Austerlitz Table (detail)
Manufacture de Sevres 1806
Painted by Jean-Baptiste Isabey (1767-1855)
The three rooms formerly part of Queen Hortense and Prince Eugene's apartment have been used to display mementoes belonging to Empress Josephine. As part of her divorce settlement Napoleon gave Malmaison to Josephine together with the 14th century chateau Navarre in Normandy. She kept the Elysee Palace maintained her rank of empress, and all her honours and prerogatives. And if that was not enough, all her debts were paid off and she was awarded an income of 3 million francs per annum for life.
How ironic when the reason Napoleon divorced Josephine was to get an heir for his empire when it turned out that it was her grandson, rather than any children of napoleon who would be the next emperor of France (Napoleon III). Today her direct descendants occupy the thrones of Belgium, Denmark, Norway and Luxembourg while Napoleon's sit on none.
The most spectacular part of the collection is of almost fifty pieces of the two ceremonial services commissioned by the Empress and her son Prince Eugene to the Dihl et Guerhard porcelain factory after her divorce. After the collapse of the Empire they were taken to Munich and were used used by Russian descendants of the prince before being confiscated during the Russian Revolution. the pieces now at Malmaison were sold by the Soviets between the two World wars.
Manufacture de Dihl et Guerhard, Paris
Dessert plates commissioned by Empress Josephine after the divorce
hard-past porcelain c 1811-1813
The Frieze Room occupies the bedchamber of Mlle Avrillon, the Empress' chambermaid, along with Josephine's bathroom.
The Empress' Bedchamber was redecorated by the architect Berhault after the divorce while the Empress went to Milan in the summer of 1812. He created a magnificent room shaped as a tent. The gilded wood bed by Jacob-Desmalter (1812) was where Josephine died on May 29 1814.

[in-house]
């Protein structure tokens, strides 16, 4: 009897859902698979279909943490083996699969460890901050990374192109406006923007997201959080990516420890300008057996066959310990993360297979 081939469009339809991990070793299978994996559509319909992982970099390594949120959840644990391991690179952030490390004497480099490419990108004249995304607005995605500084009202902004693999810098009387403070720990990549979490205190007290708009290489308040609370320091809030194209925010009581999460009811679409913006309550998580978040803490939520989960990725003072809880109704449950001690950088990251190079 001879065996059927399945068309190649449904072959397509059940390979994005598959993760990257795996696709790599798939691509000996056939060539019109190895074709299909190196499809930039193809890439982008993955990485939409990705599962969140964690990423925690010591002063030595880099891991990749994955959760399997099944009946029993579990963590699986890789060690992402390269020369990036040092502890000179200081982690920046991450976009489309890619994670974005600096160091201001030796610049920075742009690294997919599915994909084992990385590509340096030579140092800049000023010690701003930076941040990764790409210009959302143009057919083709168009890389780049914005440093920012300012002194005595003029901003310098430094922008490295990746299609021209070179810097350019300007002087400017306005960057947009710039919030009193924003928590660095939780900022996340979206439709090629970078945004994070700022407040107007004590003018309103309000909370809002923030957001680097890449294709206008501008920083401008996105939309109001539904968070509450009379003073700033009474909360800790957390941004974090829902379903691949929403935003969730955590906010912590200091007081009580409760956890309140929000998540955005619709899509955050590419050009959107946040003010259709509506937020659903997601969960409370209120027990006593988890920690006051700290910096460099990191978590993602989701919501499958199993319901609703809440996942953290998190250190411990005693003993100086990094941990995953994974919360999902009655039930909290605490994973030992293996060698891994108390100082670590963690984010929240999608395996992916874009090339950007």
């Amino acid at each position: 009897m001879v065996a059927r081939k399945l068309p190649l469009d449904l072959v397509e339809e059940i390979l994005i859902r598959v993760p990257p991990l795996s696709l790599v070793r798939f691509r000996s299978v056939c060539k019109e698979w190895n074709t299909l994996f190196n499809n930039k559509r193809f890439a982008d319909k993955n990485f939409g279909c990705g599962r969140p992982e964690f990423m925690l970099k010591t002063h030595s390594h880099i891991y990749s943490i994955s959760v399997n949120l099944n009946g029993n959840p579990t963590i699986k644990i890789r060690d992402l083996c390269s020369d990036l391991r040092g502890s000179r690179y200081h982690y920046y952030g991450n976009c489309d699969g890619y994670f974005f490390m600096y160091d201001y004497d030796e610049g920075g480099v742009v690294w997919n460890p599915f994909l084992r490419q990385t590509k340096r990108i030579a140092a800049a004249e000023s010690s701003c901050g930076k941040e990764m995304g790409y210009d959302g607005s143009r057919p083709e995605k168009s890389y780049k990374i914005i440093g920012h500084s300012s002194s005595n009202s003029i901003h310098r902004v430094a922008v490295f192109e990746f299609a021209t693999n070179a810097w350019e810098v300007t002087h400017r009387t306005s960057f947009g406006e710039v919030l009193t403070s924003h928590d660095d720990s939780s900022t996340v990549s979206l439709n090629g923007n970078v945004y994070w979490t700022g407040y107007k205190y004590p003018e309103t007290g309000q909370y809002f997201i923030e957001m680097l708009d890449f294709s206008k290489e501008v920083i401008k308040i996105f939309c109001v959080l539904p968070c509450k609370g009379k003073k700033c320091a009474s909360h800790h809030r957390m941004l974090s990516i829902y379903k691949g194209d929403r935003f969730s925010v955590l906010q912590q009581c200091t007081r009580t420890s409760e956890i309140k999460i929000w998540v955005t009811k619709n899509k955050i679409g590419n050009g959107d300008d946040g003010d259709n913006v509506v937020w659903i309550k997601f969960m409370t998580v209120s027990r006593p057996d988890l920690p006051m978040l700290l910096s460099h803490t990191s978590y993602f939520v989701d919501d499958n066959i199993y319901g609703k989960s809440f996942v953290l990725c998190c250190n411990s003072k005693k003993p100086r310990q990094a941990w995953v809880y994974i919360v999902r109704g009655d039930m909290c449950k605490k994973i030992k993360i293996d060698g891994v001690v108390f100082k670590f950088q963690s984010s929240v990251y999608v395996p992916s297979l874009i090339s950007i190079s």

The Empress' Bedchamber
During the Consulate when the couple shared the same bedchamber the Ordinary bedchamber was used whenever one of them was ill. After becoming Empress Josephine turned the room into her Ordinary Bedchamber as opposed to the ceremonial one next door. She used the room to read and write letters and was where she kept her jewels.
The Ordinary Bedchamber
Pompeian motifs on the walls of the Dressing Room
The Boudoir was used as a sitting room and as a small dining room for small intimate gatherings. On occasion she would invite a female orang-utan dressed in a white chemise to eat turnips among her guests at a table.
The estate at Malmaison grew to be three hundred acres of gardens, woods and pasture and a magnificent collection of statuary. Josephine kept a menagerie of exotic animals including kangaroo, emu, flying squirrel, gazelle, ostriches, lamas and a cockatoo that only knew one word (Napoleon) which it repeated endlessly.
The last resident of Malmaison was Napoleon. After Waterloo he spent a fortnight there, before his embarkation for St Helena.